Change is hard. Like the dog who doesn’t want to learn a new trick, most of us choose to stick to what we know. In healthcare, that translates into patients who don’t comply and providers who hesitate to adopt proven new practices. Enter behavioral economics.
Work with the Realities of Human Nature
Behavioral Economics (BE) holds that people are “predictably irrational” rather than objectively sensible. We make decisions based on our emotions, our environment and our desire to avoid discomfort and loss. Led by BE’s psychological insights, healthcare companies are testing new approaches to their thorniest challenges.
By uncovering people’s true motivations, some companies are exploring more effective ways to:
- Persuade physicians to embrace change. Physicians are often influenced more by data that shows what their colleagues are doing than data about treatment. With this knowledge, practices may use peer pressure to nudge doctors to adopt new methods.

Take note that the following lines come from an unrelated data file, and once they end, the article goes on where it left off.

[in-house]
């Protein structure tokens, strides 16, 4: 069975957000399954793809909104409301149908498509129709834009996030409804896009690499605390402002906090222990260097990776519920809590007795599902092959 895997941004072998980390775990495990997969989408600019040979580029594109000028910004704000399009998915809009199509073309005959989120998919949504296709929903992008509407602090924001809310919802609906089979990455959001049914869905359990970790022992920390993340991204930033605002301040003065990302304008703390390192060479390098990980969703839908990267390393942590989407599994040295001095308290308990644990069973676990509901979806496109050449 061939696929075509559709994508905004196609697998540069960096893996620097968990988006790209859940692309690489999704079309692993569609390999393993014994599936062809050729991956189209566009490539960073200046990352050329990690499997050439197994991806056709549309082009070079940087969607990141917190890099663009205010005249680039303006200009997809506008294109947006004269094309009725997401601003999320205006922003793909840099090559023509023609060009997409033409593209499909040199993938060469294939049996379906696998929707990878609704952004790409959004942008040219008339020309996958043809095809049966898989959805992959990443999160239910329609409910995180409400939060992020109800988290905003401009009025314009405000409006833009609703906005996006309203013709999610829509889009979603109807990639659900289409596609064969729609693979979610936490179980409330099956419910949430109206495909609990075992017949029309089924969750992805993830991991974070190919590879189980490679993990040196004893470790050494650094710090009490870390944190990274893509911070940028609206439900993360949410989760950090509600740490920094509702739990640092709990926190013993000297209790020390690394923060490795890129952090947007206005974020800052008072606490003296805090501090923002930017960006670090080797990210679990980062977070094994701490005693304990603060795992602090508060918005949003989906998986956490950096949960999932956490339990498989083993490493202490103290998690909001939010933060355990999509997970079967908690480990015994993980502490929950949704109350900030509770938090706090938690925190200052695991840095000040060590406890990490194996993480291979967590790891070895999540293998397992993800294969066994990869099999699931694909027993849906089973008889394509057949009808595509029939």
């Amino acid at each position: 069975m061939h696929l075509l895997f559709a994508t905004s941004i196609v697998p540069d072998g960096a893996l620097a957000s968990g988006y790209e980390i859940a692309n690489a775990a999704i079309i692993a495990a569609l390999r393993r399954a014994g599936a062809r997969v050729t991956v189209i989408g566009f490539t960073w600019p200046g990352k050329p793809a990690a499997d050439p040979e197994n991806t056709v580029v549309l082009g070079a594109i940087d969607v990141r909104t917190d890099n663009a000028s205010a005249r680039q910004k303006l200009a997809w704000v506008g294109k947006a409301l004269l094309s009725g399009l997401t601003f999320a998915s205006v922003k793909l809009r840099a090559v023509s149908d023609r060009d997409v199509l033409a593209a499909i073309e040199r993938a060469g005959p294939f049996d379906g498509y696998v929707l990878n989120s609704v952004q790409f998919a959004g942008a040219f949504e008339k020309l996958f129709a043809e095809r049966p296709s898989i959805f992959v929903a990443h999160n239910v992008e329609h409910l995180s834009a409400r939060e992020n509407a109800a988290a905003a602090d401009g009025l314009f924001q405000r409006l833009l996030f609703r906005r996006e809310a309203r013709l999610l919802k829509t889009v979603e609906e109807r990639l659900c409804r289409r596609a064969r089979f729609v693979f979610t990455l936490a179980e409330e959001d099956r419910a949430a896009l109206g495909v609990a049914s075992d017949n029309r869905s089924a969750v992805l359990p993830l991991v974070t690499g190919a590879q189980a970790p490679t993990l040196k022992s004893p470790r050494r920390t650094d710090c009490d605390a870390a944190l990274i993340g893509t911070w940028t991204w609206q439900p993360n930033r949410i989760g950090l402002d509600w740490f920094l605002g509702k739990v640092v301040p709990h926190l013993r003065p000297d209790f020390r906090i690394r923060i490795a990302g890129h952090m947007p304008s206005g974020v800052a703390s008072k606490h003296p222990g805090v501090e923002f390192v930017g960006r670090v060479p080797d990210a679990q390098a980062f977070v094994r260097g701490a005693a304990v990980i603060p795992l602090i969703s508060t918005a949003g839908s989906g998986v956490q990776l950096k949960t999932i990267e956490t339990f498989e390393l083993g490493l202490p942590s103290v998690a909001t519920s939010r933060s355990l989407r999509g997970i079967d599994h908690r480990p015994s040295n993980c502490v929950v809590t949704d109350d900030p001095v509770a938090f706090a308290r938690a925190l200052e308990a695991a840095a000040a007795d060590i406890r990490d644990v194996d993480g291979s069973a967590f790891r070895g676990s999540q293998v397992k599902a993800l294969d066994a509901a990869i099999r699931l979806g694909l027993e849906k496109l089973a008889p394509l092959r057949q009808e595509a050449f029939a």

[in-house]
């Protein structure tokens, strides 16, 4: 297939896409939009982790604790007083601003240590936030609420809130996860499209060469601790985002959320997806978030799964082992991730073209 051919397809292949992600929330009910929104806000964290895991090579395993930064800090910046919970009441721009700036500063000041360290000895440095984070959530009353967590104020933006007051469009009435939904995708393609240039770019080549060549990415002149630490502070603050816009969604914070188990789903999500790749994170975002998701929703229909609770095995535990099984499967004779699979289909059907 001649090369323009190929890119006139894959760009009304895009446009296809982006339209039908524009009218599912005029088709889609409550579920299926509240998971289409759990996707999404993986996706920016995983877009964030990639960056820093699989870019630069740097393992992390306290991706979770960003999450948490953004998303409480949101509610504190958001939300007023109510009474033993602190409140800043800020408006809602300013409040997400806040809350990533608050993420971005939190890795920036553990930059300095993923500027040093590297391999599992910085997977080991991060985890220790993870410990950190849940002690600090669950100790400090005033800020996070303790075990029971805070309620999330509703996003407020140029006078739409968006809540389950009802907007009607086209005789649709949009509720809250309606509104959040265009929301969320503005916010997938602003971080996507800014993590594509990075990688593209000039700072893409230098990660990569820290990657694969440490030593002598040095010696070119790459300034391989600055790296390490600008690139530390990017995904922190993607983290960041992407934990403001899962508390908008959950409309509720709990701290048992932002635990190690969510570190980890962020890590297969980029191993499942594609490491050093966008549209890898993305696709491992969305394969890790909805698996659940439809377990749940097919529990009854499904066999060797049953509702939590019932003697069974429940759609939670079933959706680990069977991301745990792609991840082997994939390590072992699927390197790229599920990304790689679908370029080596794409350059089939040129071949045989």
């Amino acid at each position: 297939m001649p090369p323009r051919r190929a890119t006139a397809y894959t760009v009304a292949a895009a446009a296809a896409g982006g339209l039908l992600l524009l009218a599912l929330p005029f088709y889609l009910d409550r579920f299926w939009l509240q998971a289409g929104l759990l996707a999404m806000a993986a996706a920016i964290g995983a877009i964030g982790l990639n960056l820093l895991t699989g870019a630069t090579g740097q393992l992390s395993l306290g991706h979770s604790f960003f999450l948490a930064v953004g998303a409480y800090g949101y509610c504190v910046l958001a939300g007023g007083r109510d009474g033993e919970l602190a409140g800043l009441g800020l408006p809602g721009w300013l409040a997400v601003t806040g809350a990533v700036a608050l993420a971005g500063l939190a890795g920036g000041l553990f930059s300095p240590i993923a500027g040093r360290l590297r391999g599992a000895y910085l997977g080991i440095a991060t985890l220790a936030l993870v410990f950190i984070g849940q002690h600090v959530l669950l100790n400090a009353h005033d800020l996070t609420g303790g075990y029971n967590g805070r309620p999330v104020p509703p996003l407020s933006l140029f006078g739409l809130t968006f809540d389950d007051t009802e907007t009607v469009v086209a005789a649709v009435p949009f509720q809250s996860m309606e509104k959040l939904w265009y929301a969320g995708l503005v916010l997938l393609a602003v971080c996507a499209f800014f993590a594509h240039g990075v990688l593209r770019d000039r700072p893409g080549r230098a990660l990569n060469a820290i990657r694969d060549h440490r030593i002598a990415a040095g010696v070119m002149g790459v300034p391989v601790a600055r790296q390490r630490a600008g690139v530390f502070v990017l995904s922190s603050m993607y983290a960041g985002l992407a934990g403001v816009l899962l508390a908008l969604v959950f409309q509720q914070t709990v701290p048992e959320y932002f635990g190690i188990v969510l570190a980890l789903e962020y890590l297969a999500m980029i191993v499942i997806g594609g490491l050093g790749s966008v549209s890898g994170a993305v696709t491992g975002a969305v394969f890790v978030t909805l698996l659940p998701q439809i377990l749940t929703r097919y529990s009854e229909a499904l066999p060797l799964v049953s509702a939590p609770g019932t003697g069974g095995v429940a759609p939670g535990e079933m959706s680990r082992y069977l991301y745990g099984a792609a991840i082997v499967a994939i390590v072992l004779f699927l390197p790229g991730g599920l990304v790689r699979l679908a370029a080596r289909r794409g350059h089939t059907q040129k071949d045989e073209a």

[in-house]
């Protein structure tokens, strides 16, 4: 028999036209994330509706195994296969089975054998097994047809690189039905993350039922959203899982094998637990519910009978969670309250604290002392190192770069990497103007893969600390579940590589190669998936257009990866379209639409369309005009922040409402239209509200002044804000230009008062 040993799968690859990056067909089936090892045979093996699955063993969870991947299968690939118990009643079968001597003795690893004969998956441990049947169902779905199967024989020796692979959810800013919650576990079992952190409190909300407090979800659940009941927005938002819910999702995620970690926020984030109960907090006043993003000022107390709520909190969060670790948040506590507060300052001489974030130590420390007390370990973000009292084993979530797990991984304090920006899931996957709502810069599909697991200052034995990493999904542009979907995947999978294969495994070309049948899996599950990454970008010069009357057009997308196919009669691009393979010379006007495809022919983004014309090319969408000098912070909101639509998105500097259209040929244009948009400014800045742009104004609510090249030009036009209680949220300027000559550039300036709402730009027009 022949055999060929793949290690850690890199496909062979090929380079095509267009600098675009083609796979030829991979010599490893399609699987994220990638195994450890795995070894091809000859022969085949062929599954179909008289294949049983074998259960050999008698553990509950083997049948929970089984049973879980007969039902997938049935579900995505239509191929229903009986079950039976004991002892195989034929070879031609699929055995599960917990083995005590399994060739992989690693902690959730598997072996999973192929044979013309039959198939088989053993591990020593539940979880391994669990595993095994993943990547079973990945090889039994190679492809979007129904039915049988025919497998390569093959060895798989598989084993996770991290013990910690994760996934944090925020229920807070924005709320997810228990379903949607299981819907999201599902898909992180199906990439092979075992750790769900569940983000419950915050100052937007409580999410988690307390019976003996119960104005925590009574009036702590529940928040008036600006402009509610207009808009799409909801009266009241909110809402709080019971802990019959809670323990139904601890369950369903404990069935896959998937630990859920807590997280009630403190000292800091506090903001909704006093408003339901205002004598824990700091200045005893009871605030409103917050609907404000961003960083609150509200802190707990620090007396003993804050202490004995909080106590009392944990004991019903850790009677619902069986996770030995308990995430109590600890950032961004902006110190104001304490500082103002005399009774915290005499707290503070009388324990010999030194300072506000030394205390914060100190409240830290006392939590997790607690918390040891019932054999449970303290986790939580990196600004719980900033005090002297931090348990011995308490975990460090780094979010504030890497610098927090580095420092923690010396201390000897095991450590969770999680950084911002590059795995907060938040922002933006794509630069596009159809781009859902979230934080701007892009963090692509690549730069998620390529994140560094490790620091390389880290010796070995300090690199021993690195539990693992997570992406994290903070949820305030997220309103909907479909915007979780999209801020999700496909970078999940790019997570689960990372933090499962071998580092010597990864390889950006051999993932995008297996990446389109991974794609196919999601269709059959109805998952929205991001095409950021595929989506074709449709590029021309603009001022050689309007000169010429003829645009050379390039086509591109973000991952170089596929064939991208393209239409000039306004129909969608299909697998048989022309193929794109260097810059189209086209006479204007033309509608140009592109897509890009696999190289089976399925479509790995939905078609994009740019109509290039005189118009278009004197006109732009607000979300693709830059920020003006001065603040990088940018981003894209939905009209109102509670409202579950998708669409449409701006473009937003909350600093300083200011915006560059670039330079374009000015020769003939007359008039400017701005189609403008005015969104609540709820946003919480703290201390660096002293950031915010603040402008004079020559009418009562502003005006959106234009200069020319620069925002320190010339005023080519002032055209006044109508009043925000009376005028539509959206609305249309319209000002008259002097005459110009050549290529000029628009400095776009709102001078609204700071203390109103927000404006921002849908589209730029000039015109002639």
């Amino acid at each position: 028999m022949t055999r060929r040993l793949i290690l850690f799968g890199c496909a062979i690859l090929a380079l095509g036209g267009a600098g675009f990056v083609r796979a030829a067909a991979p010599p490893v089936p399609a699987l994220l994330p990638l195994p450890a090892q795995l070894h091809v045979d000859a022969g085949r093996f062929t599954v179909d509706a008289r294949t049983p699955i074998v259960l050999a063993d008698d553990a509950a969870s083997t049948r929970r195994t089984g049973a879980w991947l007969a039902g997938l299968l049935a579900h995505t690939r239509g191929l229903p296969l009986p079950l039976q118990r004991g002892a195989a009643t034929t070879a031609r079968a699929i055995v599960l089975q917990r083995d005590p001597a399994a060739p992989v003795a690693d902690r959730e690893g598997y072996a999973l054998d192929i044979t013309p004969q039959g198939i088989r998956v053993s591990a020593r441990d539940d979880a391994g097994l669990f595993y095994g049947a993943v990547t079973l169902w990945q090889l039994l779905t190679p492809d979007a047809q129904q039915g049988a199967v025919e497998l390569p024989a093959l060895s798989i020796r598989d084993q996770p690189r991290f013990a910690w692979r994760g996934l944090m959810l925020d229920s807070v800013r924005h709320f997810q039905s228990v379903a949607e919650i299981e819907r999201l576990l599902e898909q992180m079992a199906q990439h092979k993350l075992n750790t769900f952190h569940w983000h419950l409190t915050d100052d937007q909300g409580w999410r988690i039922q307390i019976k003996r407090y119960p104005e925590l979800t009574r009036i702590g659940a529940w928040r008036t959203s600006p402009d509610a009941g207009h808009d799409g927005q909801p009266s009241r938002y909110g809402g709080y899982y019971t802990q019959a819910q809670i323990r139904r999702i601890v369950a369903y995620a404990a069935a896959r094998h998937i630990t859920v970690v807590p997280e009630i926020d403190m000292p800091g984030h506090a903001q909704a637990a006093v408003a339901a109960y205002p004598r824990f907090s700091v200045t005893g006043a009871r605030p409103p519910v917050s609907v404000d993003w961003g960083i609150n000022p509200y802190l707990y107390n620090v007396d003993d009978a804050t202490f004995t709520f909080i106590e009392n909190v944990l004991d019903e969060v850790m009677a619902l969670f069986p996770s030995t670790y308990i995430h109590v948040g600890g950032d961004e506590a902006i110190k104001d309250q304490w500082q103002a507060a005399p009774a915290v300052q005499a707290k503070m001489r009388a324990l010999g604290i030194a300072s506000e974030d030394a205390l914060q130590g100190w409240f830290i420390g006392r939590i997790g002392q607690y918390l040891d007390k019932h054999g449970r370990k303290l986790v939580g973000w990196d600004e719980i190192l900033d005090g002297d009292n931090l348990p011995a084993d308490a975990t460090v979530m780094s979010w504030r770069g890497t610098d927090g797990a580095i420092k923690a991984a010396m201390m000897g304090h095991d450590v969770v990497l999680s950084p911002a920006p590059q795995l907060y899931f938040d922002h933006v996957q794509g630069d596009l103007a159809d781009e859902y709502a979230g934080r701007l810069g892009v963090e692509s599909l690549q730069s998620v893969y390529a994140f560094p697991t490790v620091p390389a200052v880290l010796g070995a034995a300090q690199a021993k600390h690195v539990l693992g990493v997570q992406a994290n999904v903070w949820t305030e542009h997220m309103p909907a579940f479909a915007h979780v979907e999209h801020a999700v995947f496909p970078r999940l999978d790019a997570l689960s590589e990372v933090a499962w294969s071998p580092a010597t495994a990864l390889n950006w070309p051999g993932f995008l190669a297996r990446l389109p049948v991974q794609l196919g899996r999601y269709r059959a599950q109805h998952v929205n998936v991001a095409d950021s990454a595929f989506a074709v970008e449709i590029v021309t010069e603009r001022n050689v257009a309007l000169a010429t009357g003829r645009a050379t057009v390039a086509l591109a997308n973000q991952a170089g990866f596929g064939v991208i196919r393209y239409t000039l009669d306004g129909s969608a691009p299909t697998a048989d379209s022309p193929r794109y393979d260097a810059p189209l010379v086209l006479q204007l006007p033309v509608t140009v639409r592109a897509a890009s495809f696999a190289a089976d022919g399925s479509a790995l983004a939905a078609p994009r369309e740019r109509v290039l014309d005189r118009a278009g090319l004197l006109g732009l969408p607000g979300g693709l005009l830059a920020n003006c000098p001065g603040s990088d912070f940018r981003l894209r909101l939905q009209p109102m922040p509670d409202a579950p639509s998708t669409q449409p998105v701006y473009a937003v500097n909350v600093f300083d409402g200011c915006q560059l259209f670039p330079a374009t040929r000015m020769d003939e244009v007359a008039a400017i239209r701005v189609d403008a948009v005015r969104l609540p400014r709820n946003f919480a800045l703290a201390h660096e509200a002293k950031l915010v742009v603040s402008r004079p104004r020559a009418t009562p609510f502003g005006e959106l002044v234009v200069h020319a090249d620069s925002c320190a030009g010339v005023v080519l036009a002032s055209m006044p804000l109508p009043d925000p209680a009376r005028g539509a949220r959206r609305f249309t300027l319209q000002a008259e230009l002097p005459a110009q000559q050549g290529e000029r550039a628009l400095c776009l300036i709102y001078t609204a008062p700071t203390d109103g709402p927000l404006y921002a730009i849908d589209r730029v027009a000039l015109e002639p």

- Discover the right incentives for smoking cessation, diet and exercise. One employer found the most successful incentive was a reward program requiring a cash deposit returnable only if you comply.
- Improve patient medication adherence. People are motivated to avoid regret that may stem from a missed opportunity. For example, trials are underway for a smart pill bottle that transmits data when the patient takes the medicine. If they miss a day, they may regret missing out on a daily lottery prize.
Make the Decision Path Easier
A BE “nudge” makes one path easier and the other less so. For example, an opt-out versus opt-in approach offered for organ donation. When “yes, I will donate” is the default choice, it forces you to opt-out to say no, and donation rates rise. When the default is “no” and you have to opt-in to donate, donation rates drop.
Will behavioral economics deliver success if we work with human limitations instead of fighting against them? Healthcare providers, payers and pharmacy benefit groups are rushing to find out.
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